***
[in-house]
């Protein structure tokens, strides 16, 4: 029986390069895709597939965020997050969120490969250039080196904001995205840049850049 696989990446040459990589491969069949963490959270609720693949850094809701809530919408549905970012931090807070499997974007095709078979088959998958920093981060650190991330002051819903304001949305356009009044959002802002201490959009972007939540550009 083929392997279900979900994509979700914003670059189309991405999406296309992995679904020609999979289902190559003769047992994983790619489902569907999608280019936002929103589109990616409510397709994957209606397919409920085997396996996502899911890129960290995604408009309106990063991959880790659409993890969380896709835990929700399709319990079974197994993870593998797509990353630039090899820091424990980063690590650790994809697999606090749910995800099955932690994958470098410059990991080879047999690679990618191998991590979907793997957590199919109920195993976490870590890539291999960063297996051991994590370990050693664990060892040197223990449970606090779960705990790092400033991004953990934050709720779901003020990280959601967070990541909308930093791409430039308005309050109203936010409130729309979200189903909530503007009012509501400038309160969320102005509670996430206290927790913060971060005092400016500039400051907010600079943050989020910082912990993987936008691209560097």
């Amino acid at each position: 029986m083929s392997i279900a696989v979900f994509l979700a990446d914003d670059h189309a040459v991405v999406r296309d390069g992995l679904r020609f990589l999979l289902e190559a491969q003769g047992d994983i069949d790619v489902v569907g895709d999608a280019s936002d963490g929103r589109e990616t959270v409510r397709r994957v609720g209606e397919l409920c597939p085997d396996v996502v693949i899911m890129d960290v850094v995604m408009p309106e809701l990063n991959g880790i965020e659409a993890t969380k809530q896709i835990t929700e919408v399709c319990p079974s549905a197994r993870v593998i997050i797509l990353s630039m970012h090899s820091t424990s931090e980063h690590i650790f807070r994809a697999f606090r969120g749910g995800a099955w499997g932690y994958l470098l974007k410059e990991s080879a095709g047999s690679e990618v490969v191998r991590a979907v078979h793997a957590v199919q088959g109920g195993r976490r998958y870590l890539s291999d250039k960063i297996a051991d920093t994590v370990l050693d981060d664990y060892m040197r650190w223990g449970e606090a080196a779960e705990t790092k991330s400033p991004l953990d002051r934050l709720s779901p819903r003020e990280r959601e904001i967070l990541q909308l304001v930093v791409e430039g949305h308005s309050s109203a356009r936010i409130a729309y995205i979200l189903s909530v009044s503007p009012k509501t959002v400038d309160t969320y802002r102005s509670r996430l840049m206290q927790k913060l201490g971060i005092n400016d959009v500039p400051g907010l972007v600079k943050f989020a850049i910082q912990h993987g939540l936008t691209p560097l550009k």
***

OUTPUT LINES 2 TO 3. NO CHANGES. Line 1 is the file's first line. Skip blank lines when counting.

């Protein structure tokens, strides 16, 4: 029986390069895709597939965020997050969120490969250039080196904001995205840049850049 696989990446040459990589491969069949963490959270609720693949850094809701809530919408549905970012931090807070499997974007095709078979088959998958920093981060650190991330002051819903304001949305356009009044959002802002201490959009972007939540550009 083929392997279900979900994509979700914003670059189309991405999406296309992995679904020609999979289902190559003769047992994983790619489902569907999608280019936002929103589109990616409510397709994957209606397919409920085997396996996502899911890129960290995604408009309106990063991959880790659409993890969380896709835990929700399709319990079974197994993870593998797509990353630039090899820091424990980063690590650790994809697999606090749910995800099955932690994958470098410059990991080879047999690679990618191998991590979907793997957590199919109920195993976490870590890539291999960063297996051991994590370990050693664990060892040197223990449970606090779960705990790092400033991004953990934050709720779901003020990280959601967070990541909308930093791409430039308005309050109203936010409130729309979200189903909530503007009012509501400038309160969320102005509670996430206290927790913060971060005092400016500039400051907010600079943050989020910082912990993987936008691209560097």
């Amino acid at each position: 029986m083929s392997i279900a696989v979900f994509l979700a990446d914003d670059h189309a040459v991405v999406r296309d390069g992995l679904r020609f990589l999979l289902e190559a491969q003769g047992d994983i069949d790619v489902v569907g895709d999608a280019s936002d963490g929103r589109e990616t959270v409510r397709r994957v609720g209606e397919l409920c597939p085997d396996v996502v693949i899911m890129d960290v850094v995604m408009p309106e809701l990063n991959g880790i965020e659409a993890t969380k809530q896709i835990t929700e919408v399709c319990p079974s549905a197994r993870v593998i997050i797509l990353s630039m970012h090899s820091t424990s931090e980063h690590i650790f807070r994809a697999f606090r969120g749910g995800a099955w499997g932690y994958l470098l974007k410059e990991s080879a095709g047999s690679e990618v490969v191998r991590a979907v078979h793997a957590v199919q088959g109920g195993r976490r998958y870590l890539s291999d250039k960063i297996a051991d920093t994590v370990l050693d981060d664990y060892m040197r650190w223990g449970e606090a080196a779960e705990t790092k991330s400033p991004l953990d002051r934050l709720s779901p819903r003020e990280r959601e904001i967070l990541q909308l304001v930093v791409e430039g949305h308005s309050s109203a356009r936010i409130a729309y995205i979200l189903s909530v009044s503007p009012k509501t959002v400038d309160t969320y802002r102005s509670r996430l840049m206290q927790k913060l201490g971060i005092n400016d959009v500039p400051g907010l972007v600079k943050f989020a850049i910082q912990h993987g939540l936008t691209p560097l550009k």